Trade barriersGovernment authorities
What government office handles complaints from domestic exporters against foreign trade barriers at the WTO or under other agreements?
The Trade Practices Section of MITI.Complaint filing procedure
What is the procedure for filing a complaint against a foreign trade barrier?
Malaysia does not have a specific procedure for trade barrier complaints and adopts the WTO procedure for dispute settlement. This includes requesting consultations, formally demanding negotiations to try to settle the matter or, as a last resort, requesting the WTO to set up a panel of three arbitrators to judge the case.Grounds for investigation
What will the authority consider when deciding whether to begin an investigation?
See question 16.Measures against foreign trade barriers
What measures outside the WTO may the authority unilaterally take against a foreign trade barrier? Are any such measures currently in force?
Alternative measures include government-to-government negotiations and the threat of possible trade sanctions.Private-sector support
What support does the government expect from the private sector to bring a WTO case?
Where it is deemed necessary, the government will institute a WTO case in Geneva through the Attorney General’s Chambers (AGC). The private sector is expected to assist by forwarding the necessary trade information and figures to the AGC and attending to any queries the AGC might have in preparation of the WTO case.Notable non-tariff barriers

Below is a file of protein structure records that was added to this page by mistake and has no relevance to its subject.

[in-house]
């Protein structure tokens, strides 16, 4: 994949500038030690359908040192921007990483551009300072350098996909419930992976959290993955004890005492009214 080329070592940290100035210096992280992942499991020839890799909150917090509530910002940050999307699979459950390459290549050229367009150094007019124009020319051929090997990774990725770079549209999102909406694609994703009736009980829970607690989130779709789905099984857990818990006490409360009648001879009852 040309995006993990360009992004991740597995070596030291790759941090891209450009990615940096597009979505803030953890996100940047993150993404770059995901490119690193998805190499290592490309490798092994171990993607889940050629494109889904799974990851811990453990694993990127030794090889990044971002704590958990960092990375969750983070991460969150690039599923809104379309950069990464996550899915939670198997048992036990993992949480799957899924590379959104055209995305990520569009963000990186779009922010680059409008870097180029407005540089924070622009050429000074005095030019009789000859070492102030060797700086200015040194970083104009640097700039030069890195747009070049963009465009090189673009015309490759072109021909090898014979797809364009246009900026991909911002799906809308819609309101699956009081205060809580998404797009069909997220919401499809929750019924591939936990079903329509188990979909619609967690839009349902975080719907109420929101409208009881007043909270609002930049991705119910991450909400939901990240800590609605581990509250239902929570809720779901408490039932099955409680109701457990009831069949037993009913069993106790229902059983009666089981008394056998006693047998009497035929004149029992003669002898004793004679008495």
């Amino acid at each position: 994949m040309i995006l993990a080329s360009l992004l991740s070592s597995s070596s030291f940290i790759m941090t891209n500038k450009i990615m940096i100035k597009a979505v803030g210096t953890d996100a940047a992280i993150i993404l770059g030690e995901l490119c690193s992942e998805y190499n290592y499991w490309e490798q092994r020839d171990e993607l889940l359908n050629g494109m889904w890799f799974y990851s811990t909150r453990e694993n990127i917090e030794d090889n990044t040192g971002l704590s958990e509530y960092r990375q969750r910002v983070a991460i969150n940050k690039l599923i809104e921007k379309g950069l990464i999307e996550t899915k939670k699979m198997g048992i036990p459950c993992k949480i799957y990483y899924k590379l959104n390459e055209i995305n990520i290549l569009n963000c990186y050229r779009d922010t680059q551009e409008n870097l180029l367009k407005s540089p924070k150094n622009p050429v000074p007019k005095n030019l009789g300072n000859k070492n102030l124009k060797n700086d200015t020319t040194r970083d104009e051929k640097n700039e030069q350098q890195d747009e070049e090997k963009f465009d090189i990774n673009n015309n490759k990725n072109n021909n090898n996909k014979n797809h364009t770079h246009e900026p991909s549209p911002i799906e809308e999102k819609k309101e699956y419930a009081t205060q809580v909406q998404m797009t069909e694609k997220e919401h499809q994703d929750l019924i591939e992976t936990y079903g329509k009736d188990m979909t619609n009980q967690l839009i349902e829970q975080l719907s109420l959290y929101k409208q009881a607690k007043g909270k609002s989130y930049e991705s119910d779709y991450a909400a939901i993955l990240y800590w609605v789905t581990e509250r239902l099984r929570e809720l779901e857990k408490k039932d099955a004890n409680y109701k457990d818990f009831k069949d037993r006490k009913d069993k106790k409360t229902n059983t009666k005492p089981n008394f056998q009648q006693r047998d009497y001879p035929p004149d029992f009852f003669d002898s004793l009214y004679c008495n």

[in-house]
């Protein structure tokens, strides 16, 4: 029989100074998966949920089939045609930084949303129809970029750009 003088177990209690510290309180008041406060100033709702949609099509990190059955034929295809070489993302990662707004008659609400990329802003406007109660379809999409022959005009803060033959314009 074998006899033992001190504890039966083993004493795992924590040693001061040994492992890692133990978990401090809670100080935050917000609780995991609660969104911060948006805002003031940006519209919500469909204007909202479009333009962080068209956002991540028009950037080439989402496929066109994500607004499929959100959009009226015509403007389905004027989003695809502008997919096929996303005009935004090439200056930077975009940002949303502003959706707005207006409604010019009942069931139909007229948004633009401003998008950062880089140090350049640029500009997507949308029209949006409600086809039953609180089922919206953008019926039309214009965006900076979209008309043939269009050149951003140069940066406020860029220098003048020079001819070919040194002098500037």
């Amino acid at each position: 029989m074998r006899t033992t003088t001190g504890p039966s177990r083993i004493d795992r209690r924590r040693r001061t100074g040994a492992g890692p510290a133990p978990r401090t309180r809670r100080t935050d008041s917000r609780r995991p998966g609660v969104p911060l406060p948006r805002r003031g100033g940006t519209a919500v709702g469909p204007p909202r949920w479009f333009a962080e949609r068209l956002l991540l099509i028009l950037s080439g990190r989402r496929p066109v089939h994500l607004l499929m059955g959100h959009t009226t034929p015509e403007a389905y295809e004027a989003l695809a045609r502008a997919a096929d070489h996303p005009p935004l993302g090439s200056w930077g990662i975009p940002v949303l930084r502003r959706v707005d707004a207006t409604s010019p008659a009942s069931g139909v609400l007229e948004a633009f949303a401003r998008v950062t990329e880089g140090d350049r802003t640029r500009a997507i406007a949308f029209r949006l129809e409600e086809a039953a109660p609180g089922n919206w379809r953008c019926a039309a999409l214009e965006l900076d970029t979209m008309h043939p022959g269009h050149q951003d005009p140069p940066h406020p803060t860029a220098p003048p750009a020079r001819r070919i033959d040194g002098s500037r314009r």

What notable trade barriers other than retaliatory measures does your country impose on imports?
The government of Malaysia operates a system of import licensing. Import permits are required for a number of items, including arms and explosives; motor vehicles; certain drugs and chemicals; plants; soil; tin ore, slag or concentrates; and various essential foodstuffs. Prohibited imports include multicolour copying machines, any ‘indecent or obscene’ articles and certain poisonous chemicals.
All imported beef and poultry products must originate from facilities that have been approved by Malaysian authorities as halal.
Import duties generally range from zero to 40 per cent. In line with Malaysia’s commitment to the ASEAN Common Effective Preferential Tariffs scheme, all industrial goods traded within ASEAN are subject to import duties of between zero and 5 per cent only.
In addition to import duties, the government of Malaysia also imposes excise duties on certain selected categories of imports such as automobiles, leaf tobacco, cigarette products and alcoholic beverages.